We cannot allow our culture and local content to be given away free to companies abroad. Nor should we enact measures that will disincentivise the production of local content and cultural works. This is why we need to stop the Copyright Amendment Bill before it is signed into law.

We need to put pressure on the one man who can stop it: President Cyril Ramaphosa. He alone has the power to protect our creative sector and reject the Bill and send it back to Parliament.

And the president has good reason to refer the Bill back to the National Assembly. Fundamentally, the Bill in its current form is wholly unconstitutional on procedural and substantive grounds.

Procedurally, the Bill is unconstitutional because public consultation was woefully insufficient. Also, the Bill — which affects the whole country, especially provincial functions —was only half-aired in Parliament. It should have been considered by the provinces, because it has a material impact on culture and trade. Instead, it went through only the National Assembly in a rushed, flawed process.

More importantly, on substantive grounds, the Bill amounts to the retrospective and arbitrary deprivation of property, an infringement of Section 25 of the Constitution. The Bill allows, in effect, the expropriation of local content without compensation.

Parliament is in the process of amending Section 25. Yet, it is doubtful that any of the supporters of expropriation without compensation ever intended it to apply to homegrown, South African culture and creative expression.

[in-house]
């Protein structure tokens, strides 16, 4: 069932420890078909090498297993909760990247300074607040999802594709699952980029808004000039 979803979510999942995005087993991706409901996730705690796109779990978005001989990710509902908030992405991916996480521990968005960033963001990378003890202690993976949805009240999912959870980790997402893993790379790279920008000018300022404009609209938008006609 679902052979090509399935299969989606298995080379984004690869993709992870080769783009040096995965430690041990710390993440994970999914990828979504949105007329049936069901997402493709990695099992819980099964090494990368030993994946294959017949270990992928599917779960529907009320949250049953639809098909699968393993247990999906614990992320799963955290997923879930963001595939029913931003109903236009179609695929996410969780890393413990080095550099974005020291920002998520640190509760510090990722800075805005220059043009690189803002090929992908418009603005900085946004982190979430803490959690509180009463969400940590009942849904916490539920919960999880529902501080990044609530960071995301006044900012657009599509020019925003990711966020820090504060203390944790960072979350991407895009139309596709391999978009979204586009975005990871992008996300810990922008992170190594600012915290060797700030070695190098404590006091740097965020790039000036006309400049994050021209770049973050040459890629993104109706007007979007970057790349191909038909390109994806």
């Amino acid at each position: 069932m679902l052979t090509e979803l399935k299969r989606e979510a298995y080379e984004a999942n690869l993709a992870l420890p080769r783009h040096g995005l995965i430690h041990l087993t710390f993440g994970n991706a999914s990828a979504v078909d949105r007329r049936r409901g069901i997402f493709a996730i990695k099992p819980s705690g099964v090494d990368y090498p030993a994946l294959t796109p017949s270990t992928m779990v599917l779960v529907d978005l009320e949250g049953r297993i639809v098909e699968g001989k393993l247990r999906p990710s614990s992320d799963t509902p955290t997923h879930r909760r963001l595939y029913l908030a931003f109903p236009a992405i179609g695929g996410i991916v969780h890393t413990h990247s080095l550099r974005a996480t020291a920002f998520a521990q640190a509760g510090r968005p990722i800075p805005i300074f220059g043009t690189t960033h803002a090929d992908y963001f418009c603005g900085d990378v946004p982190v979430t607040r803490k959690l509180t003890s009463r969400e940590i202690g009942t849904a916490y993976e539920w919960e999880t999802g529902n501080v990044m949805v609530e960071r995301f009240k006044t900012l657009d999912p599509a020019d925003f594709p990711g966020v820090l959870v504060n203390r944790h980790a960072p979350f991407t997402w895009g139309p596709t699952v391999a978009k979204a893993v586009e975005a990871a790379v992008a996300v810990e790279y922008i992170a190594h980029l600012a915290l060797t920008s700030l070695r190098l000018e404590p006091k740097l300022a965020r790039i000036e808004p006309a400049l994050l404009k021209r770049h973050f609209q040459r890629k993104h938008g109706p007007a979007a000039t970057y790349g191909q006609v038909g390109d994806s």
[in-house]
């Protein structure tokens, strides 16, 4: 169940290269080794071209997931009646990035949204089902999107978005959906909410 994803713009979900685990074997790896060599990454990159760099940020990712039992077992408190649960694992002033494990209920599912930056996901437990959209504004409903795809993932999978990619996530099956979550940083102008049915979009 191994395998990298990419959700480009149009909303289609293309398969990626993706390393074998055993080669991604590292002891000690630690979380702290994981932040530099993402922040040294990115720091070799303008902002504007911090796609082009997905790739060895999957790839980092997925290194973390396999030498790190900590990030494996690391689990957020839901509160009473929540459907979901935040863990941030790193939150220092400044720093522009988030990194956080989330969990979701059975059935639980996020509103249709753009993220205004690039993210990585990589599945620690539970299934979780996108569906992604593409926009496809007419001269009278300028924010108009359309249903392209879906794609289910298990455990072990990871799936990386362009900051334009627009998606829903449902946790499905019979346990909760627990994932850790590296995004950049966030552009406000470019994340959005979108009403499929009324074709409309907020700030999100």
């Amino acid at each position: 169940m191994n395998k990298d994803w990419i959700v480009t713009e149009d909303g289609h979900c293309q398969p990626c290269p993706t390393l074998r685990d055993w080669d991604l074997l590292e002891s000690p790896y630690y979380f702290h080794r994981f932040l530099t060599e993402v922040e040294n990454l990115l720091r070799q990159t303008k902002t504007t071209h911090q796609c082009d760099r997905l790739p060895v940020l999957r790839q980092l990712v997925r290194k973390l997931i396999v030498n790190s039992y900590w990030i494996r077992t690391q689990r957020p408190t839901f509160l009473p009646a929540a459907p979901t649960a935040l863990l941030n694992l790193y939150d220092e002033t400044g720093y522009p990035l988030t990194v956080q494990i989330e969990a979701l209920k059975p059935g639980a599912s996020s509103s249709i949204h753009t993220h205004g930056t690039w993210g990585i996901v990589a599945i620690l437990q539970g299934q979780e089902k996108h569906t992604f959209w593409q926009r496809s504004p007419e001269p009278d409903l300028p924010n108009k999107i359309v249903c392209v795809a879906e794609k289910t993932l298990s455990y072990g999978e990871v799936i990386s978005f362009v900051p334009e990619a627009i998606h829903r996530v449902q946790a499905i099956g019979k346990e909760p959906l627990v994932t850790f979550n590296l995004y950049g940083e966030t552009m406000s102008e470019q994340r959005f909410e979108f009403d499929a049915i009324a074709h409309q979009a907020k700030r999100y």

Expropriating land as a form of social justice is one thing; expropriating content, especially content produced by black artists, writers and creatives, is quite another. One is redress; the other exploitation.

We cannot sit idly by while our local artists, writers and creatives have their content and future livelihoods stolen from them by big global tech companies. We cannot allow the destruction of South African culture and knowledge. And we must refuse to allow our creative content to be exploited under the guise of “fair use”.

Many of our young creatives have overcome huge challenges to get where they are today. They deserve both our support, and the protection of the law. Ramaphosa has a single, vital chance to do the right thing and send the Copyright Amendment Bill back to Parliament to be reconsidered.

We need to go back to the drawing board, to consider credible research and to take into account the will of the people. In this way, all aspiring artists and creatives will have a chance to make a decent living from their craft and to showcase their art to the world.

Collen Dlamini is convenor of the Coalition for Effective Copyright in South Africa

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Collen Dlamini